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Old 04-26-2013, 04:21 PM   #18
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Quote:
Originally Posted by ryan_george View Post
One thing you should be careful of for sacc. rests is your "over driven" temperature of the HERMS tank. If you want to hit 155F mash temp and put your HERMS to 165F, depending on your flow rate, you are essentially heating the wort to 165C as it leaves the HERMS, even though the mash tun/grain bed is much lower in temperature. Overheating the wort by this much will change your desired outcome/fermentables. I suppose this isn't as big of a problem if you are just using the HERMS for mash-out.
Yes , I do understand this. I can get to about a 2 degree difference with the correct flow and I'm measuring the temp at the inlet to my mash tun. The one thing I've been thinking though, is that although the HLT temp is higher, the wort entering is cooler and that not all the heat is transferred to the wort. It is dependent on the time the wort is traveling through the coil. So far I'm getting good results with expected final gravity if not being a little cautious and being a little over attenuated . I plan to shorten some of my hosing to diminish heat loss and hopefully pull temps closer. I agree that not paying careful attention to the process, I can overheat the wort traveling through the coil. I've done about 6 batches now on it and I'm starting to get a better feel for how the system reacts. Its so different from brewing 5 gallon biab on my stove, but I hope to really be able to dial it all in and get good consistency from batch to batch as I go forward and learn the system.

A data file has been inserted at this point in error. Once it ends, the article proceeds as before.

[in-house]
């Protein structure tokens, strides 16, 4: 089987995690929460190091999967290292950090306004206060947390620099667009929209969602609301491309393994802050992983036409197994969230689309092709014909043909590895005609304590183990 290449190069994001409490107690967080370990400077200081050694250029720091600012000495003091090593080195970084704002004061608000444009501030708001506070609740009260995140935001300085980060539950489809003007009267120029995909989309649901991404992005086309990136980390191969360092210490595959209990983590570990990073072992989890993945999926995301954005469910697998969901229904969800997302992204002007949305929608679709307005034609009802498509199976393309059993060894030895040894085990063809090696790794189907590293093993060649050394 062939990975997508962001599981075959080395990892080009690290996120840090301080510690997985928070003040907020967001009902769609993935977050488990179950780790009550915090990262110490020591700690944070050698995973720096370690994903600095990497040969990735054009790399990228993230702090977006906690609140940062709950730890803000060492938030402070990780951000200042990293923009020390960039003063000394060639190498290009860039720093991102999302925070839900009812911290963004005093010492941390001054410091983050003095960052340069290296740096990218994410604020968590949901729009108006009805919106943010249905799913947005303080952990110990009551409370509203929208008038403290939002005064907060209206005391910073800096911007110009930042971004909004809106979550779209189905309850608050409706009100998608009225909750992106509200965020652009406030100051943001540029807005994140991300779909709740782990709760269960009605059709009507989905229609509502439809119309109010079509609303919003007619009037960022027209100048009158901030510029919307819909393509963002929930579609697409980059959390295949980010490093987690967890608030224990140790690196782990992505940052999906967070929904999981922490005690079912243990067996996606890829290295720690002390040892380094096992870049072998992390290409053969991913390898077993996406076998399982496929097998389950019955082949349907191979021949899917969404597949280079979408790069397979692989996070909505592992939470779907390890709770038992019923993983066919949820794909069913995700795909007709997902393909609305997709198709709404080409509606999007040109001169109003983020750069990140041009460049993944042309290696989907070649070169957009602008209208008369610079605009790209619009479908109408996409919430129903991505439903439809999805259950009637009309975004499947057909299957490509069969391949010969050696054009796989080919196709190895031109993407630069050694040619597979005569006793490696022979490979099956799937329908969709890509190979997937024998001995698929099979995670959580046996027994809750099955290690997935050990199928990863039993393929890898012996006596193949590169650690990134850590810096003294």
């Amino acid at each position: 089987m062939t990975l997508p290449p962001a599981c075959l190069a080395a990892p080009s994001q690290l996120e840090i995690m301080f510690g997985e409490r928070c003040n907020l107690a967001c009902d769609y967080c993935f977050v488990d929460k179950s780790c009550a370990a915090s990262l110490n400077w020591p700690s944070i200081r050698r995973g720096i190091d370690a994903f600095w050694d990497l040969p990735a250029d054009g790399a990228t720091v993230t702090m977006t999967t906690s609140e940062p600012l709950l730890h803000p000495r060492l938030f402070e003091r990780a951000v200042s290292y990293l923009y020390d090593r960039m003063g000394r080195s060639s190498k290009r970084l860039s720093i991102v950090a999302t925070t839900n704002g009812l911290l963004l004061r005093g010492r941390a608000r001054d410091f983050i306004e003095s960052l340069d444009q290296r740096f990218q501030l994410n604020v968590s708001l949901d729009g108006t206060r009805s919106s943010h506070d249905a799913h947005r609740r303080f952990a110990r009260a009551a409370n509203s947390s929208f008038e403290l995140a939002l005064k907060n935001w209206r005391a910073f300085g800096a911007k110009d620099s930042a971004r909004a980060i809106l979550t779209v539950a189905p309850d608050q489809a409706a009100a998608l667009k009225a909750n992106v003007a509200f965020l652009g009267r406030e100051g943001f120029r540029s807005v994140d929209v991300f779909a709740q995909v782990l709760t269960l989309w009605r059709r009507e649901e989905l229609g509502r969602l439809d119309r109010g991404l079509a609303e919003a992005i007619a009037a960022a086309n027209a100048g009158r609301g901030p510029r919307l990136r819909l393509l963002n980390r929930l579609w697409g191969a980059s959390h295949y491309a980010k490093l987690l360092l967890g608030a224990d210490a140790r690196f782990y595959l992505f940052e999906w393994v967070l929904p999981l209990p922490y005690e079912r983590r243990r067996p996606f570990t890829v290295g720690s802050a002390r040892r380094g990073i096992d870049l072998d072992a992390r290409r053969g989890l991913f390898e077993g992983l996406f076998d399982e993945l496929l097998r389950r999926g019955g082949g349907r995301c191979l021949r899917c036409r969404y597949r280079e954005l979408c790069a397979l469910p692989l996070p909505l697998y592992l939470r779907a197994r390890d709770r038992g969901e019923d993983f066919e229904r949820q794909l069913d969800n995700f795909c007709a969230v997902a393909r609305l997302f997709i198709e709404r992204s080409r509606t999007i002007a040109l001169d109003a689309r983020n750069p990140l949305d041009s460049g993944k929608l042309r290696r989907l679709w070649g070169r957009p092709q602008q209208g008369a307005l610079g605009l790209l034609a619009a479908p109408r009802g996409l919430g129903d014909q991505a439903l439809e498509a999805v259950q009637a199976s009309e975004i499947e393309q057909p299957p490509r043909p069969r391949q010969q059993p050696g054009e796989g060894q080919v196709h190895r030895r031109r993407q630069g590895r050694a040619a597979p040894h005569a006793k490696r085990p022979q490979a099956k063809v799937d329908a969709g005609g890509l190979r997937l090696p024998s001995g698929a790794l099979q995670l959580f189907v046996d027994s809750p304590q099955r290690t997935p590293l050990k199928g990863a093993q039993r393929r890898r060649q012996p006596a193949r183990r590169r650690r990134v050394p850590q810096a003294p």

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Old 04-26-2013, 05:24 PM   #19
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Quote:
Originally Posted by BadNewsBrewery View Post
The enzymatic action lies within the grains themselves, not within the wort. So heating the wort up will not shift you into different phases of the mash process. Only heating the entire mash and the grains will cause that to happen.
It's actually the other way around, the enzymes dissolve into the water. When you do a decoction you pull more grains than liquid for this very reason.
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Old 04-30-2013, 03:21 PM   #20
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The "counterflow HERMS" idea was covered pretty informatively in this thread. It should definitely step up faster but the downside will be some denaturing as mentioned.

http://www.homebrewtalk.com/f51/herm...-herms-349332/

Personally I reckon for most grain bills there should be plenty of diastatic power so the denaturing will not be much of an issue if the HLT temperature is within reasonable bounds. There will be a bit of trial and error and if denaturing gets to be an issue, just lower the HLT temperature. But that is totally off the top of my head, I have no experience with this kind of system.